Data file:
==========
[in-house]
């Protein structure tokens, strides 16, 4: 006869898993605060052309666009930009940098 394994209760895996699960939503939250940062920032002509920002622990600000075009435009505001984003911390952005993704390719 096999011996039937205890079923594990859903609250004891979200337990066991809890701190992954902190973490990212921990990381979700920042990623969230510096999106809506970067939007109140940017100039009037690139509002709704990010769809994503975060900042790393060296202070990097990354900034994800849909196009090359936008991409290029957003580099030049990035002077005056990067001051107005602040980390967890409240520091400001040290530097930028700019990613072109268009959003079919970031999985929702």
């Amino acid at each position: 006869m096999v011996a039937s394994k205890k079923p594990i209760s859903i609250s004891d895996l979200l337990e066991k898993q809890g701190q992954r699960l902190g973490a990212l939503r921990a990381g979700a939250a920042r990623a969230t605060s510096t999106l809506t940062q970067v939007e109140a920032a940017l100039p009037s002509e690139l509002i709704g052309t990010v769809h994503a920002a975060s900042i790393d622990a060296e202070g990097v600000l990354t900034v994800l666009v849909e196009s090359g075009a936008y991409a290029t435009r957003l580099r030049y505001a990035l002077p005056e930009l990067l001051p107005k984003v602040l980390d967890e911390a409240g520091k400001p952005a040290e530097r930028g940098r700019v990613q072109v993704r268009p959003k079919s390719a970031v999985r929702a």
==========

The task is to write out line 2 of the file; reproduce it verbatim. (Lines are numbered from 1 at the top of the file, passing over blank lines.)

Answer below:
């Protein structure tokens, strides 16, 4: 006869898993605060052309666009930009940098 394994209760895996699960939503939250940062920032002509920002622990600000075009435009505001984003911390952005993704390719 096999011996039937205890079923594990859903609250004891979200337990066991809890701190992954902190973490990212921990990381979700920042990623969230510096999106809506970067939007109140940017100039009037690139509002709704990010769809994503975060900042790393060296202070990097990354900034994800849909196009090359936008991409290029957003580099030049990035002077005056990067001051107005602040980390967890409240520091400001040290530097930028700019990613072109268009959003079919970031999985929702």